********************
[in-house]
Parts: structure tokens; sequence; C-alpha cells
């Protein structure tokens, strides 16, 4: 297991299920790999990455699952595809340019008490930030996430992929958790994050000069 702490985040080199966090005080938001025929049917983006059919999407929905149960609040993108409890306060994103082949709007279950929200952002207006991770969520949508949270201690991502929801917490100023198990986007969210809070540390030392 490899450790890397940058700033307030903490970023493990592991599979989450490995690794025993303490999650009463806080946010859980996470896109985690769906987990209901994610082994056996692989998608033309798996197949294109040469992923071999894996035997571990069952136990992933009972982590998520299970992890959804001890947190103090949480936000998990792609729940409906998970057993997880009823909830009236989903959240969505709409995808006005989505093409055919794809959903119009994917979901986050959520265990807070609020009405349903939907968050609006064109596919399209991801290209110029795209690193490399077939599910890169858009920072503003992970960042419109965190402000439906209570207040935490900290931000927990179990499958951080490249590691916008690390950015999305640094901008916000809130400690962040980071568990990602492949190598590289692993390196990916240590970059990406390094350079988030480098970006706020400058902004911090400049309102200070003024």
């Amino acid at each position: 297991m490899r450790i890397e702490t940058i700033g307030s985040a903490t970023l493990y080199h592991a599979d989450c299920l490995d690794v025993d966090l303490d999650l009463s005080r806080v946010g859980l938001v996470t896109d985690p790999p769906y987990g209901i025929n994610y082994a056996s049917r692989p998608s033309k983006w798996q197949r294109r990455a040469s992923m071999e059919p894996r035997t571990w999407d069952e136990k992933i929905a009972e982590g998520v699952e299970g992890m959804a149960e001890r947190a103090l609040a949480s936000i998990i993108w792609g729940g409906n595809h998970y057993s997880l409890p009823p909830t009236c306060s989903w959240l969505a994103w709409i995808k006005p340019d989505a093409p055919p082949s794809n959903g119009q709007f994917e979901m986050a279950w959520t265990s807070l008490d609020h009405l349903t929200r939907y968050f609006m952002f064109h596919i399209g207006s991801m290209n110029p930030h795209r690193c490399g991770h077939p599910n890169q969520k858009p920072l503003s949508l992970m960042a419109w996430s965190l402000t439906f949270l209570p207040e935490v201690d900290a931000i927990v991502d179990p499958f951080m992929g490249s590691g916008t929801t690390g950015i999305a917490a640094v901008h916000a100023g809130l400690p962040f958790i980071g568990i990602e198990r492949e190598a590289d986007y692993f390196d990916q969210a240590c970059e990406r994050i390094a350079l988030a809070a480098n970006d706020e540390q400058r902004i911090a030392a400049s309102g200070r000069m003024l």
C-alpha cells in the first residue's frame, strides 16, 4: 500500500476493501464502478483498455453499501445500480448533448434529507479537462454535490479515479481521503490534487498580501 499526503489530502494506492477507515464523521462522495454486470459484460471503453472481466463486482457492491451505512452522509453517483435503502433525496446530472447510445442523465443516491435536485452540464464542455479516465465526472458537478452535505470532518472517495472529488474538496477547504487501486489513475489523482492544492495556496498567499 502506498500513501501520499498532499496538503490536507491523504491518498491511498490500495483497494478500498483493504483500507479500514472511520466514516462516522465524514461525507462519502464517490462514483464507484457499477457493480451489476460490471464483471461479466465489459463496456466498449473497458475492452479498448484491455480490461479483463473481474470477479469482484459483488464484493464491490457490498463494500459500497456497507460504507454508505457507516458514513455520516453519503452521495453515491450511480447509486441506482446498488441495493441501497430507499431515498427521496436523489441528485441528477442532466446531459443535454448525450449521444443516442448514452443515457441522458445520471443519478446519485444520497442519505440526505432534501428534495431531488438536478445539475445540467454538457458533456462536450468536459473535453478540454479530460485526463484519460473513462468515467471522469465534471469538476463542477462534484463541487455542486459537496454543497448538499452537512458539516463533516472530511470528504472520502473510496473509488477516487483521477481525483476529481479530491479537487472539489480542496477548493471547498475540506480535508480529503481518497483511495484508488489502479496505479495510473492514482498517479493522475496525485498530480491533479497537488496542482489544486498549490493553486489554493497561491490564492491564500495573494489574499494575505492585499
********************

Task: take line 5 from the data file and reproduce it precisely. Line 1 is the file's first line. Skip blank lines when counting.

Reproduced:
C-alpha cells in the first residue's frame, strides 16, 4: 500500500476493501464502478483498455453499501445500480448533448434529507479537462454535490479515479481521503490534487498580501 499526503489530502494506492477507515464523521462522495454486470459484460471503453472481466463486482457492491451505512452522509453517483435503502433525496446530472447510445442523465443516491435536485452540464464542455479516465465526472458537478452535505470532518472517495472529488474538496477547504487501486489513475489523482492544492495556496498567499 502506498500513501501520499498532499496538503490536507491523504491518498491511498490500495483497494478500498483493504483500507479500514472511520466514516462516522465524514461525507462519502464517490462514483464507484457499477457493480451489476460490471464483471461479466465489459463496456466498449473497458475492452479498448484491455480490461479483463473481474470477479469482484459483488464484493464491490457490498463494500459500497456497507460504507454508505457507516458514513455520516453519503452521495453515491450511480447509486441506482446498488441495493441501497430507499431515498427521496436523489441528485441528477442532466446531459443535454448525450449521444443516442448514452443515457441522458445520471443519478446519485444520497442519505440526505432534501428534495431531488438536478445539475445540467454538457458533456462536450468536459473535453478540454479530460485526463484519460473513462468515467471522469465534471469538476463542477462534484463541487455542486459537496454543497448538499452537512458539516463533516472530511470528504472520502473510496473509488477516487483521477481525483476529481479530491479537487472539489480542496477548493471547498475540506480535508480529503481518497483511495484508488489502479496505479495510473492514482498517479493522475496525485498530480491533479497537488496542482489544486498549490493553486489554493497561491490564492491564500495573494489574499494575505492585499